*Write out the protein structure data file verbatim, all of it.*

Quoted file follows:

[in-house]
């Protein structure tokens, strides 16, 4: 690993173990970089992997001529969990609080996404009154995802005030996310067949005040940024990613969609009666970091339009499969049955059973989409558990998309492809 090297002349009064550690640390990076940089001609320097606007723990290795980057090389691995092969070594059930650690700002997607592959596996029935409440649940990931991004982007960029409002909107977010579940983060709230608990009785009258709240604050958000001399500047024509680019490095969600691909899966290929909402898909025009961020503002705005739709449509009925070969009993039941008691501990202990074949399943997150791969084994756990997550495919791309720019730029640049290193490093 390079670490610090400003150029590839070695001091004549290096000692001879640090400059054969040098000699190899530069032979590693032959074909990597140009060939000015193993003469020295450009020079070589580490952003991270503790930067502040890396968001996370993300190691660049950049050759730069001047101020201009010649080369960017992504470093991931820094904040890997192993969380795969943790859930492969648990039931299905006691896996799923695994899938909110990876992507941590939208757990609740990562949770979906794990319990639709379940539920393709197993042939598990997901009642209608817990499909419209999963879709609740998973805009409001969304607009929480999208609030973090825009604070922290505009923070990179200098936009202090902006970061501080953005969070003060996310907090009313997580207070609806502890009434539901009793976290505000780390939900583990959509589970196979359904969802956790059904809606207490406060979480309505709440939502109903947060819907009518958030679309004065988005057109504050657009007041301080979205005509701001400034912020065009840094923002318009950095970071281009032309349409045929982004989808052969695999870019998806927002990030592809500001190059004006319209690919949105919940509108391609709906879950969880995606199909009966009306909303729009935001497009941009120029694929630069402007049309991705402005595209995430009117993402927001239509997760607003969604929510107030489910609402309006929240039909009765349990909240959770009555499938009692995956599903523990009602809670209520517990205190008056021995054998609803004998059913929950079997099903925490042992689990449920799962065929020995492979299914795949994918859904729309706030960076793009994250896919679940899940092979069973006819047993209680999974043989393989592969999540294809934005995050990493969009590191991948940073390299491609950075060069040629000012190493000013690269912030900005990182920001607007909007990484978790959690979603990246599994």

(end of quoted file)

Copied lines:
[in-house]
């Protein structure tokens, strides 16, 4: 690993173990970089992997001529969990609080996404009154995802005030996310067949005040940024990613969609009666970091339009499969049955059973989409558990998309492809 090297002349009064550690640390990076940089001609320097606007723990290795980057090389691995092969070594059930650690700002997607592959596996029935409440649940990931991004982007960029409002909107977010579940983060709230608990009785009258709240604050958000001399500047024509680019490095969600691909899966290929909402898909025009961020503002705005739709449509009925070969009993039941008691501990202990074949399943997150791969084994756990997550495919791309720019730029640049290193490093 390079670490610090400003150029590839070695001091004549290096000692001879640090400059054969040098000699190899530069032979590693032959074909990597140009060939000015193993003469020295450009020079070589580490952003991270503790930067502040890396968001996370993300190691660049950049050759730069001047101020201009010649080369960017992504470093991931820094904040890997192993969380795969943790859930492969648990039931299905006691896996799923695994899938909110990876992507941590939208757990609740990562949770979906794990319990639709379940539920393709197993042939598990997901009642209608817990499909419209999963879709609740998973805009409001969304607009929480999208609030973090825009604070922290505009923070990179200098936009202090902006970061501080953005969070003060996310907090009313997580207070609806502890009434539901009793976290505000780390939900583990959509589970196979359904969802956790059904809606207490406060979480309505709440939502109903947060819907009518958030679309004065988005057109504050657009007041301080979205005509701001400034912020065009840094923002318009950095970071281009032309349409045929982004989808052969695999870019998806927002990030592809500001190059004006319209690919949105919940509108391609709906879950969880995606199909009966009306909303729009935001497009941009120029694929630069402007049309991705402005595209995430009117993402927001239509997760607003969604929510107030489910609402309006929240039909009765349990909240959770009555499938009692995956599903523990009602809670209520517990205190008056021995054998609803004998059913929950079997099903925490042992689990449920799962065929020995492979299914795949994918859904729309706030960076793009994250896919679940899940092979069973006819047993209680999974043989393989592969999540294809934005995050990493969009590191991948940073390299491609950075060069040629000012190493000013690269912030900005990182920001607007909007990484978790959690979603990246599994």